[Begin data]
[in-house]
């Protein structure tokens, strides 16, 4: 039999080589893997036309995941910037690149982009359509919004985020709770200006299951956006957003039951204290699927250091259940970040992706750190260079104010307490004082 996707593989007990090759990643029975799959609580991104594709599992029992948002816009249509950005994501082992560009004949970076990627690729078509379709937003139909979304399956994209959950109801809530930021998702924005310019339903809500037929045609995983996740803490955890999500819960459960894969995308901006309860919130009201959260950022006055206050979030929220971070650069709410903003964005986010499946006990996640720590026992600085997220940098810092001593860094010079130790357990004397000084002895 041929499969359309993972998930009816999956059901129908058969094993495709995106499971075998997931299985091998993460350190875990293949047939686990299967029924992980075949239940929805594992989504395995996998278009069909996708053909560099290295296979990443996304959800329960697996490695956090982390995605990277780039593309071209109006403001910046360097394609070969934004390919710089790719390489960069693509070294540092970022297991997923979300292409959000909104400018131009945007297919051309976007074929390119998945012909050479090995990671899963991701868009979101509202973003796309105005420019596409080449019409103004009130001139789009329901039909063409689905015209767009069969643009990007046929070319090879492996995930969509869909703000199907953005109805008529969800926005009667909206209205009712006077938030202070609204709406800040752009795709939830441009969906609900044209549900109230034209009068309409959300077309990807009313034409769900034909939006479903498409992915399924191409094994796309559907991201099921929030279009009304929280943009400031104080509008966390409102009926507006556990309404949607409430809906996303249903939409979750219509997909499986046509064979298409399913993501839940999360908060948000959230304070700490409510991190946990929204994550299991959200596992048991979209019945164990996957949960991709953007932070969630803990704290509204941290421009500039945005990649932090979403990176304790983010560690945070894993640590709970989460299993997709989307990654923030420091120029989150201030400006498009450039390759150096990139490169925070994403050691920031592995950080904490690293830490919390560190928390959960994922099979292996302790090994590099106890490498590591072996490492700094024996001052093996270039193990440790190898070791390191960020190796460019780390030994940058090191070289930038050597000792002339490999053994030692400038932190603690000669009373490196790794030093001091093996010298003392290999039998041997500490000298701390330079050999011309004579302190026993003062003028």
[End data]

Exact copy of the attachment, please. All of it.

[in-house]
């Protein structure tokens, strides 16, 4: 039999080589893997036309995941910037690149982009359509919004985020709770200006299951956006957003039951204290699927250091259940970040992706750190260079104010307490004082 996707593989007990090759990643029975799959609580991104594709599992029992948002816009249509950005994501082992560009004949970076990627690729078509379709937003139909979304399956994209959950109801809530930021998702924005310019339903809500037929045609995983996740803490955890999500819960459960894969995308901006309860919130009201959260950022006055206050979030929220971070650069709410903003964005986010499946006990996640720590026992600085997220940098810092001593860094010079130790357990004397000084002895 041929499969359309993972998930009816999956059901129908058969094993495709995106499971075998997931299985091998993460350190875990293949047939686990299967029924992980075949239940929805594992989504395995996998278009069909996708053909560099290295296979990443996304959800329960697996490695956090982390995605990277780039593309071209109006403001910046360097394609070969934004390919710089790719390489960069693509070294540092970022297991997923979300292409959000909104400018131009945007297919051309976007074929390119998945012909050479090995990671899963991701868009979101509202973003796309105005420019596409080449019409103004009130001139789009329901039909063409689905015209767009069969643009990007046929070319090879492996995930969509869909703000199907953005109805008529969800926005009667909206209205009712006077938030202070609204709406800040752009795709939830441009969906609900044209549900109230034209009068309409959300077309990807009313034409769900034909939006479903498409992915399924191409094994796309559907991201099921929030279009009304929280943009400031104080509008966390409102009926507006556990309404949607409430809906996303249903939409979750219509997909499986046509064979298409399913993501839940999360908060948000959230304070700490409510991190946990929204994550299991959200596992048991979209019945164990996957949960991709953007932070969630803990704290509204941290421009500039945005990649932090979403990176304790983010560690945070894993640590709970989460299993997709989307990654923030420091120029989150201030400006498009450039390759150096990139490169925070994403050691920031592995950080904490690293830490919390560190928390959960994922099979292996302790090994590099106890490498590591072996490492700094024996001052093996270039193990440790190898070791390191960020190796460019780390030994940058090191070289930038050597000792002339490999053994030692400038932190603690000669009373490196790794030093001091093996010298003392290999039998041997500490000298701390330079050999011309004579302190026993003062003028």